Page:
Surprise Party

excising any negative references to the Japanese. While I can appreciate the

sentiment, this move does the audience a major disservice. In the decades

leading up to this battle between colonial powers in the Pacific, negative

references played a central role. Ignoring this in the name of Asian box office

receipts places December 7, 1941 in a vacuum. Pearl Harbor provides no context

so, I’d like to try.

The build-up to Pearl Harbor began two decades prior to the attack when, in

1922, the U.S., Britain, and Japan agreed that the Japanese navy would not be

allowed more than 60 percent of the capital ship tonnage of the other two

powers. As resentment grew within Japan over this decidedly inequitable

agreement, that same year, the United States Supreme Court declared Japanese

immigrants ineligible for American citizenship. This decision was followed a

year later by the Supreme Court upholding a California and Washington ruling

denying Japanese the right to own property. A third judicial strike was dealt in

1924 with the Exclusion Act which virtually banned all Asian immigration.

Finally, in 1930, when the London Naval Treaty denied Japan naval hegemony in

its own waters, the groundwork for war (and “surprise attacks”) had been laid.

Upon realizing that Japan textiles were out-producing Lancashire mills, the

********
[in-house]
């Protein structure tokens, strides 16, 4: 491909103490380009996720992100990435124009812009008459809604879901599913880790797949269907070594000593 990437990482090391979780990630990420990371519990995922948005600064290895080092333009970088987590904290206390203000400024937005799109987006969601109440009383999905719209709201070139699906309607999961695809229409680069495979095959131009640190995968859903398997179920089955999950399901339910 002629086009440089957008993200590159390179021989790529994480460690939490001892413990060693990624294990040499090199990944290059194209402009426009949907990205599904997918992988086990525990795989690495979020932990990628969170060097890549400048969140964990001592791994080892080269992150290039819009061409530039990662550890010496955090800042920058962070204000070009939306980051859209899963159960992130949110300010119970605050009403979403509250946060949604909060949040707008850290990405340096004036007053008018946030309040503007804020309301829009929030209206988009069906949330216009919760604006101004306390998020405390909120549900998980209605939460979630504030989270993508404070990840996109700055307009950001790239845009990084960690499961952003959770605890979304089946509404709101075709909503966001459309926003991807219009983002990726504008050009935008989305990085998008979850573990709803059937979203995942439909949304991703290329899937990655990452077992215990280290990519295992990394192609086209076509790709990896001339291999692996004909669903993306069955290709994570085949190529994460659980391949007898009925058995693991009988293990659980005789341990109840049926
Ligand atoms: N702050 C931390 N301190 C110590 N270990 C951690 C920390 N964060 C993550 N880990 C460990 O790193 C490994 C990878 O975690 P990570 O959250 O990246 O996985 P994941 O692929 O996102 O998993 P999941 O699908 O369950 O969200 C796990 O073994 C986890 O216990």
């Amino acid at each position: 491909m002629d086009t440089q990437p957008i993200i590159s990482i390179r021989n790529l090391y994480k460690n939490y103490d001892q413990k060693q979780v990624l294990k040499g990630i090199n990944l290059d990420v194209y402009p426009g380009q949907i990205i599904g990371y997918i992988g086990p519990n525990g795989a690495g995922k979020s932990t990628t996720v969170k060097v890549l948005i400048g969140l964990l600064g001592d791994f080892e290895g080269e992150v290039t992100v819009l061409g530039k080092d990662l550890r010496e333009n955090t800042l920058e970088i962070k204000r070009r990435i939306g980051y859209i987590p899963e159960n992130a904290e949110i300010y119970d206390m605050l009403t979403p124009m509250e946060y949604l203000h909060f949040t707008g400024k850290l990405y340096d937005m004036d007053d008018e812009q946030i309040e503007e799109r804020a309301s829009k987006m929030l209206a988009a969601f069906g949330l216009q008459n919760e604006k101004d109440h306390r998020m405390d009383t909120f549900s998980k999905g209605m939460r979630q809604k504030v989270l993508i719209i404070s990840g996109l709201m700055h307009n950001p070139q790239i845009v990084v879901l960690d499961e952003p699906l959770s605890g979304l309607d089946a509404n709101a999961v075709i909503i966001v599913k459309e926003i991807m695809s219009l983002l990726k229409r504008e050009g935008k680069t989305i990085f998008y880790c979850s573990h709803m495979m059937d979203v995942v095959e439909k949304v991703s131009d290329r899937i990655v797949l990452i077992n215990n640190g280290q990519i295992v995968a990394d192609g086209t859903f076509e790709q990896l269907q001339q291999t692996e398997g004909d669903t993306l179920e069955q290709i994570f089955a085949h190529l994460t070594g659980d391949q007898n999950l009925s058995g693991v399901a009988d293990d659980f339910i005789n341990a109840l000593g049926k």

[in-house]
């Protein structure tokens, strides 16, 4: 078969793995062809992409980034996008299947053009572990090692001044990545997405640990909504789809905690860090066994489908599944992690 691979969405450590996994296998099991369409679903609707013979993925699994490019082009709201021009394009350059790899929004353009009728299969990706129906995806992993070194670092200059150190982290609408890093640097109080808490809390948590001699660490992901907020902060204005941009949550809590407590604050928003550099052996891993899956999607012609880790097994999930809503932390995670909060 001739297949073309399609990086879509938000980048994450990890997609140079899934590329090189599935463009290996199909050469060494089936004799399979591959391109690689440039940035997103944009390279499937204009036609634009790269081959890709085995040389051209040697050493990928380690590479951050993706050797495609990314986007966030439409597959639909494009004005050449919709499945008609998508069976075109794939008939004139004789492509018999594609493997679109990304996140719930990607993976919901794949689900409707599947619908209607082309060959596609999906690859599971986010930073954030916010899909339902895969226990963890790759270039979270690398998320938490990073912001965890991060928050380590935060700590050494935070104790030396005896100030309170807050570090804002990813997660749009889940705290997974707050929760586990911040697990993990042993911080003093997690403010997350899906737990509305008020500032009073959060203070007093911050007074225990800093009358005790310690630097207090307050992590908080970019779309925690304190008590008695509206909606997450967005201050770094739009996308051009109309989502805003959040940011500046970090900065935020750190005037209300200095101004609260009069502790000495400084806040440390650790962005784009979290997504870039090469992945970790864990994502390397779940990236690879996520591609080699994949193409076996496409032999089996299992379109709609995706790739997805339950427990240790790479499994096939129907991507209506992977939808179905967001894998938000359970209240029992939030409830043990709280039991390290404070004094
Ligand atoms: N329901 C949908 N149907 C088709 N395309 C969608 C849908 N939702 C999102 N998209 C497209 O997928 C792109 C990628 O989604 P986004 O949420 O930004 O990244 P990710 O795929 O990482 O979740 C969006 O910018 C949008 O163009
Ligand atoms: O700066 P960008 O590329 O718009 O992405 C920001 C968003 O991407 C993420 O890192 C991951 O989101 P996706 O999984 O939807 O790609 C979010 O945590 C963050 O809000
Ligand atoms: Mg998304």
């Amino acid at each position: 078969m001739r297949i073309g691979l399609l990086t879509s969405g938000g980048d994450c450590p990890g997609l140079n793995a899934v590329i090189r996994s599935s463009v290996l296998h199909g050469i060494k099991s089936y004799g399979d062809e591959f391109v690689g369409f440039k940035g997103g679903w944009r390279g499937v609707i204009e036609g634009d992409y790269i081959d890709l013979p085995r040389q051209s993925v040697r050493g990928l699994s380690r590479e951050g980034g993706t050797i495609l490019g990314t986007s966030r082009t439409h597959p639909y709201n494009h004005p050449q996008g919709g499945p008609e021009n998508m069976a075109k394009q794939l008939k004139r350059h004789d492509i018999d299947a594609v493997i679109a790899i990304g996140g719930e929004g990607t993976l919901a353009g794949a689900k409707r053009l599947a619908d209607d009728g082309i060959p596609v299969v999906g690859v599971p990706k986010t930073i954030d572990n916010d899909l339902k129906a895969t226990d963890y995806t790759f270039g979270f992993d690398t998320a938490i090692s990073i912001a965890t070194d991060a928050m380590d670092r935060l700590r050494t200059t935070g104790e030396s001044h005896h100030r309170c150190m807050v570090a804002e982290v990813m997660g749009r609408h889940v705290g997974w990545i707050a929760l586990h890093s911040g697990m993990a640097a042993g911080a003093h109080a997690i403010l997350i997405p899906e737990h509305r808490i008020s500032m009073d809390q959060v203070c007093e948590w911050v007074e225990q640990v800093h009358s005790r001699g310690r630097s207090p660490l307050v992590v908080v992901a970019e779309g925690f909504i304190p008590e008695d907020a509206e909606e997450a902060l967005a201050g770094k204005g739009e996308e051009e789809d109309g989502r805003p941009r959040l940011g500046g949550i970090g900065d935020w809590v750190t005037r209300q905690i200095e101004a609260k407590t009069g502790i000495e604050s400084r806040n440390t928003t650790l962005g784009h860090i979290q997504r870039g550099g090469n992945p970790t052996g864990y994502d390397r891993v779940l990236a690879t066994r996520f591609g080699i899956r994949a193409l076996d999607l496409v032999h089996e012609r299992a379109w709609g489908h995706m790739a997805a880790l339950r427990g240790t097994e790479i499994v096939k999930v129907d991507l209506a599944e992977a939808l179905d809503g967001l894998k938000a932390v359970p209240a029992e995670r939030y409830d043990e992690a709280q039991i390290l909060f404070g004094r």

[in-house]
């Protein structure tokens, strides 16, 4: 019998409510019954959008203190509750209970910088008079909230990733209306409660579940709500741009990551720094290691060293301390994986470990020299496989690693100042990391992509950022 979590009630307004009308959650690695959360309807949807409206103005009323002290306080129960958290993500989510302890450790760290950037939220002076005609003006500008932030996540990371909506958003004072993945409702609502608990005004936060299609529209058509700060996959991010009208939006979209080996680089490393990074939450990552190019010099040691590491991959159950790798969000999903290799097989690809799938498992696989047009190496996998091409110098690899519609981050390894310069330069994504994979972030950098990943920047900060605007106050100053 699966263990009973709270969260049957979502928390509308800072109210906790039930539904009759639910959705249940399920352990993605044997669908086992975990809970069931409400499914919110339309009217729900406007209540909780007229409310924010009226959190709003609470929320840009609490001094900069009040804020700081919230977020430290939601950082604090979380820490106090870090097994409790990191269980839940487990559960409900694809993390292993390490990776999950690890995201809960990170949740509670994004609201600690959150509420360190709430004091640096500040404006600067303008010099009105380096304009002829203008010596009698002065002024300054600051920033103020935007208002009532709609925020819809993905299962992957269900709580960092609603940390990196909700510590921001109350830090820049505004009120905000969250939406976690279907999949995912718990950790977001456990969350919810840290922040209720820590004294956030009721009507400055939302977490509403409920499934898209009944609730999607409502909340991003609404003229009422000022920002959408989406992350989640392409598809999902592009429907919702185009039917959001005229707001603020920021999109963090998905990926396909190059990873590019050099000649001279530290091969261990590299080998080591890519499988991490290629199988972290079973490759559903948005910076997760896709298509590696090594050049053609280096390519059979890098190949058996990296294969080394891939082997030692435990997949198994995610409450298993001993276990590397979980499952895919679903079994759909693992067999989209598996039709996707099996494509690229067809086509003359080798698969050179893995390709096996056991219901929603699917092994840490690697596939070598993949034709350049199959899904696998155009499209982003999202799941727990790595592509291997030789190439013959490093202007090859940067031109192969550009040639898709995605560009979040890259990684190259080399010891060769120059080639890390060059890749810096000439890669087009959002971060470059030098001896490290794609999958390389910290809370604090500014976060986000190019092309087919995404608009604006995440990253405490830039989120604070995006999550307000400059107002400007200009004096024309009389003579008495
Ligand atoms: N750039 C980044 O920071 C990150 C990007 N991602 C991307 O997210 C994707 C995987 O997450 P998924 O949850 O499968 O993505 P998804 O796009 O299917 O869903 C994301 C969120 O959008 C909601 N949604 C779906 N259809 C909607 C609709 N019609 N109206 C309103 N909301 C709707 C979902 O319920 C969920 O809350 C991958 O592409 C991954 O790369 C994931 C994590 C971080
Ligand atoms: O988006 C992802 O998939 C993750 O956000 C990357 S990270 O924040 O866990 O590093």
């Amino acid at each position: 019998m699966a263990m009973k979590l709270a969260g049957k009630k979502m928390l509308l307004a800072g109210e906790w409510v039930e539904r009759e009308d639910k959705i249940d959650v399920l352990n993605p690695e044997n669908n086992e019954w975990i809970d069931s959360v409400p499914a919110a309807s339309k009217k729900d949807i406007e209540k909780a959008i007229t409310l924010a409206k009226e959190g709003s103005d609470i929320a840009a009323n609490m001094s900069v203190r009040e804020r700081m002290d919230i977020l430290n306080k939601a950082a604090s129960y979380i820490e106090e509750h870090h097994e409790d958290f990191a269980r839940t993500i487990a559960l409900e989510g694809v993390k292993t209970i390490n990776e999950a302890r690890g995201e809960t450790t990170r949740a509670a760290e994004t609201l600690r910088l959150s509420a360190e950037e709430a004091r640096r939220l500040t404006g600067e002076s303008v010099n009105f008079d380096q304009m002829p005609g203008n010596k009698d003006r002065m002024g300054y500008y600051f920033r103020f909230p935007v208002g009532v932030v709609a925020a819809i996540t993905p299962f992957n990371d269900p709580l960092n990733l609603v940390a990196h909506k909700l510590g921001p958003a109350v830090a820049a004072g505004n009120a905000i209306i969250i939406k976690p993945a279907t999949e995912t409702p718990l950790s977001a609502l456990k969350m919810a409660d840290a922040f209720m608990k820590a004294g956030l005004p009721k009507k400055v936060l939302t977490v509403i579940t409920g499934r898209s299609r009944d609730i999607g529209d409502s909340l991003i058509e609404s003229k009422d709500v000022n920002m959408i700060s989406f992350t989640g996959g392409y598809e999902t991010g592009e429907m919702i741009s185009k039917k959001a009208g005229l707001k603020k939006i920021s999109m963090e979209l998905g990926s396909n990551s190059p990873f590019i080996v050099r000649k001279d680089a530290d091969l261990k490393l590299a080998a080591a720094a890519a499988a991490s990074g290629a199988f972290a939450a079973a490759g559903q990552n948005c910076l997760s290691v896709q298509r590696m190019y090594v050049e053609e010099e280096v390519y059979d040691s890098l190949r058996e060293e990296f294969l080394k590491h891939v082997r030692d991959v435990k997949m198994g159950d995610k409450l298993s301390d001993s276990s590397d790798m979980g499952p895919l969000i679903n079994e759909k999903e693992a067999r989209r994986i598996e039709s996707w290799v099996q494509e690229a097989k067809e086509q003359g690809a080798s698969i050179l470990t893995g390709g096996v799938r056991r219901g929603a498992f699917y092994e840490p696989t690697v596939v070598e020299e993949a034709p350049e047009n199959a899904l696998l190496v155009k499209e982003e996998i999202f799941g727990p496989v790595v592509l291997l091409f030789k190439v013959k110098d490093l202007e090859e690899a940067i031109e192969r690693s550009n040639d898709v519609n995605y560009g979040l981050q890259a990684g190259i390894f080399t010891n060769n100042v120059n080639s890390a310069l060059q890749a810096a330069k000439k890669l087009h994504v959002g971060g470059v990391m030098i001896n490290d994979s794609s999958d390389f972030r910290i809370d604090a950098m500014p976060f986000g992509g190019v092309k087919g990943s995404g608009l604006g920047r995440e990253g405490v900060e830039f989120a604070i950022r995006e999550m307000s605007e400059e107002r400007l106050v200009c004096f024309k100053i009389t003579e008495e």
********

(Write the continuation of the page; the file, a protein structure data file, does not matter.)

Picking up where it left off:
British Empire (including India, Australia, Burma, etc.) raised the tariff on

Japanese exports by 25 percent. Within a few years, the Dutch followed suit in

Indonesia and the West Indies, with the U.S. (in Cuba and the Philippines) not

far behind. This led to the Japanese claiming (correctly) encirclement by the

“ABCD” (American, British, Chinese, and Dutch) powers. Such moves, combined with

Japan’s expanding colonial designs, says Kenneth C. Davis, made “a clash between

Japan and the United States and the other Western nations over control of the

economy and resources of the Far East and Pacific . . . bound to happen.”

WWII, in the Pacific theater, was essentially a war between colonial powers. It

was not the Japanese invasion of China, the rape of Nanking, or the atrocities

in Manchuria that resulted in the United States declaring war on the Empire of

Japan. It was the attack of three of America’s territories‹the Philippines,

Guam, and Hawaii (Pearl Harbor)‹that provoked a military response.


On July 21, 1941, Japan signed a preliminary agreement with the

Nazi-sympathizing Vichy government of Marshal Henri Pétain, leading to Japanese

occupation of airfields and naval bases in Indochina. Almost immediately, the

U.S., Britain, and the Netherlands instituted a total embargo on oil and scrap

metal to Japan‹tantamount to a declaration of war. This was followed soon after

by the United States and Great Britain freezing all Japanese assets in their

respective countries. Radhabinod Pal, one of the judges in the post-war Tokyo

War Crimes Tribunal, later argued that the U.S. had clearly provoked the war

with Japan, calling the embargoes a “clear and potent threat to Japan’s very


Which brings me to those negatives references I mentioned earlier.

Self-censorship in the name of profits will mislead movie-goers about the high

level of anti-Japanese racism cultivated by the “greatest generation.” The

Japanese soldiers (and, for that matter, all Japanese) were commonly referred to

and depicted as subhuman‹insects, monkeys, apes, rodents, or simply barbarians